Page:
Also disclosed is a method for use in a satellite communications system of a type that has at least one satellite having forward and reverse beams each comprised of sub-beams for relaying user communications between a ground station and user terminals. The method optimizes signal flow between the ground station and the user terminals and includes the steps of: (a) determining user terminal RF signal conditions within the sub-beams of at least one of the forward and reverse beams; and (b) in response to the determined RF signal conditions, re-allocating sub-beams of at least one of the forward and reverse beams such that the totality of the sub-beams of the forward beam are non-congruent with the totality of the sub-beams of the reverse beam, at the surface of the earth, while maintaining the forward beam substantially congruent with the reverse beam, at the surface of the earth. The step of determining includes a step of maintaining a database that stores a map of the sub-beams. In one embodiment of this invention the steps of determining and maintaining are executed at the ground station, while in another embodiment the steps of determining and maintaining are executed on-board the satellite.
Also disclosed is a satellite communications system that is constructed so as to implement the foregoing method.
The above set forth and other features of the invention are made more apparent in the ensuing Detailed Description of the Invention when read in conjunction with the attached Drawings, wherein:
FIG. 1 illustrates conventional uplink and downlink congruent sub-beam assignments as viewed from a satellite, looking at earth nadir;
FIG. 2 illustrates an exemplary uplink sub-beam assignment as viewed from a satellite, looking at earth nadir, which is non-congruent with a downlink sub-beam assignment of a type shown in FIG. 1, wherein in FIGS. 1 and 2 the +X axis is a velocity vector of the spacecraft (sc) when operating in an orbit normal mode, the +Y axis is normal to the orbital plane in the direction defined by a right-handed coordinate system, with the +Z axis pointed at the center of the earth, and in FIG. 2 the degrees are given with respect to spacecraft nadir;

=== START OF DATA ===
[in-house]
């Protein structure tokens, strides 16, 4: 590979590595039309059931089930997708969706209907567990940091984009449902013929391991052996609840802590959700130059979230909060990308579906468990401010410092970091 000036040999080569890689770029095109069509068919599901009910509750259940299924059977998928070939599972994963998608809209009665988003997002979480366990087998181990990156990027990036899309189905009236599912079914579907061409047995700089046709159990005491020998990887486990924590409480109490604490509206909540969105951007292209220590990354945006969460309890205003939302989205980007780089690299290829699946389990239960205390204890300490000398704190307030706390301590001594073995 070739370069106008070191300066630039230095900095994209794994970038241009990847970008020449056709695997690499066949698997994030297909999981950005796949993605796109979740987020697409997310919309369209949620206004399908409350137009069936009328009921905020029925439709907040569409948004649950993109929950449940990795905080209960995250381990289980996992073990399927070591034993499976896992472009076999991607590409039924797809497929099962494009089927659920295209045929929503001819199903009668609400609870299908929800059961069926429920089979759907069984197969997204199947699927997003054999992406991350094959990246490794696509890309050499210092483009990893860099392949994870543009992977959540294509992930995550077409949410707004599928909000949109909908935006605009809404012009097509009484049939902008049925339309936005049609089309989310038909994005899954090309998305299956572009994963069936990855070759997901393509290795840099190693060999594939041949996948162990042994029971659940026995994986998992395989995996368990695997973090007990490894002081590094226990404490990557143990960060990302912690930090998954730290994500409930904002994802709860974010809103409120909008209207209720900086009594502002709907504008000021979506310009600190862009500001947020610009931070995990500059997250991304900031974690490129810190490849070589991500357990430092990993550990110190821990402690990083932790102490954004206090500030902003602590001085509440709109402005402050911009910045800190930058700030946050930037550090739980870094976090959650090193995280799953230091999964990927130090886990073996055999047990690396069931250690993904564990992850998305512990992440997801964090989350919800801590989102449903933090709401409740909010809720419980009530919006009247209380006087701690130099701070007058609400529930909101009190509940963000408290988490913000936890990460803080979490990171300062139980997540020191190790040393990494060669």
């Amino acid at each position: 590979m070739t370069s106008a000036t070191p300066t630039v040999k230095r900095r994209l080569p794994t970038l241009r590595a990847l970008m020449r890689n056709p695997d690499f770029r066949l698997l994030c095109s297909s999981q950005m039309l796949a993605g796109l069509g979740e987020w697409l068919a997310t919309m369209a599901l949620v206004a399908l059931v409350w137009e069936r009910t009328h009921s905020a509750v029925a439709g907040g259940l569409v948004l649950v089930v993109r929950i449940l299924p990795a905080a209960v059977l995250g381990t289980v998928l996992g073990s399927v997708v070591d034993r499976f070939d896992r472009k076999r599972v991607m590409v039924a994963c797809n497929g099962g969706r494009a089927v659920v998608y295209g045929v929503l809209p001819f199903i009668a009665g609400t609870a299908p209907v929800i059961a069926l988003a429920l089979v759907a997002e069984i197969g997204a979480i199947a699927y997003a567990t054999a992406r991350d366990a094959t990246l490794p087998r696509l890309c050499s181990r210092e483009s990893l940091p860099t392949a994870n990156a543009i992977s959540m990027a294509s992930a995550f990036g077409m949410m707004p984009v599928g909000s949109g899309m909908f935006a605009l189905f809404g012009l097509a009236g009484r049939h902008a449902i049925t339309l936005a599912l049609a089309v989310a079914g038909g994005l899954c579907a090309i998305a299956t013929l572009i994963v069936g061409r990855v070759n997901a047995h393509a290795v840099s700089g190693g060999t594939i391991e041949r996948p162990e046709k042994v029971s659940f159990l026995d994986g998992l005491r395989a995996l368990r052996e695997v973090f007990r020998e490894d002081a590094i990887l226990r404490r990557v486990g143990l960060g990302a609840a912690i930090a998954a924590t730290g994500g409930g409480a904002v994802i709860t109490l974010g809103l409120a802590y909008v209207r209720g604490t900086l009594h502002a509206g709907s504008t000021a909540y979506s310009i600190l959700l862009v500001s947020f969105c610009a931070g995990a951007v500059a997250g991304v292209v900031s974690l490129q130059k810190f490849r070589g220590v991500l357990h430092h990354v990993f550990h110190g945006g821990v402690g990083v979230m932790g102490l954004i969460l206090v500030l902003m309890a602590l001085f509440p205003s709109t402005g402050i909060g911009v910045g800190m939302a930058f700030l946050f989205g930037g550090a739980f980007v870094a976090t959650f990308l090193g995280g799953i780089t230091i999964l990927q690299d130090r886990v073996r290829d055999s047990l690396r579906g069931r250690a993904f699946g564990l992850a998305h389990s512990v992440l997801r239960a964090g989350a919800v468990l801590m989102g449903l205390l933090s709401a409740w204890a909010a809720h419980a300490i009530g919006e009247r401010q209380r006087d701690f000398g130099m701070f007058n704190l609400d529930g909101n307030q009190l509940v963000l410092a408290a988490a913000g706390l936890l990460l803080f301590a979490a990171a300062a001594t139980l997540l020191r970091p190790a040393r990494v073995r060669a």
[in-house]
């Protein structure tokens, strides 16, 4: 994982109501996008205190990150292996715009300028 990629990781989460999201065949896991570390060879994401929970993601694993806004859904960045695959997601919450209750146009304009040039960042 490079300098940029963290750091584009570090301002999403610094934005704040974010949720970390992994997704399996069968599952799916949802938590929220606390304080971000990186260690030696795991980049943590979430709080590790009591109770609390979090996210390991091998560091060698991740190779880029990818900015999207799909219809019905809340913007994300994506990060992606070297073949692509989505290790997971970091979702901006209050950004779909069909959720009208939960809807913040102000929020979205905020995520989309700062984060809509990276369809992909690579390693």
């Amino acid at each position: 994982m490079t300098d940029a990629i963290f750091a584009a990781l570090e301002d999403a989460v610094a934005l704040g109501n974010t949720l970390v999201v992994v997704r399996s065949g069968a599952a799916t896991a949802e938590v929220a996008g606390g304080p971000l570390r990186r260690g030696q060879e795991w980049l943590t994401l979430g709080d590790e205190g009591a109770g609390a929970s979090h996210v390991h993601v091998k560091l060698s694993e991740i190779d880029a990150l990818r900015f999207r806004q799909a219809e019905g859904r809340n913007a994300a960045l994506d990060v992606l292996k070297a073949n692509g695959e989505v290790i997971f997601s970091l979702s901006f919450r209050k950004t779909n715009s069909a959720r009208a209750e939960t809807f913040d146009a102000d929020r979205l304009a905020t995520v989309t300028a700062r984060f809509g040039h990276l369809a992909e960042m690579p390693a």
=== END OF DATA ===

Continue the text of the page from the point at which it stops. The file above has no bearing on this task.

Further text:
FIG. 3 is block diagram of an embodiment of a satellite communication system that is operated in accordance with this invention; and
FIG. 4 is a simplified block diagram of an exemplary satellite communications payload that is suitable for practicing this invention.
Referring first to FIG. 3, a block diagram is shown of an embodiment of a satellite communication system 20 that is operated in accordance with this invention. In a presently preferred embodiment of this invention the satellite system 20 is a low earth orbit (LEO) system comprised of a constellation of satellites 22, one or more gateways 24 each having a plurality of steerable antennas 23, a ground operations control center (GOCC) 26, and a satellite operations control center 28. Each of the antennas 23 can be pointed at a different satellite 22, it being assumed that there will typically be two or more satellites in view of the gateway 24 at any given time. A given user terminal 30 communicates with the gateway 24 via one or more of the satellites 22 and a corresponding one or more of the antennas 23. The gateway 24 includes a Public Land Mobile Network (PLMN)/Public Switched Telephone Network (PSTN) switch 24 a for bidirectionally connecting the user terminal 30 to various public networks 24 b, cellular networks 24 c, and private networks 24 d.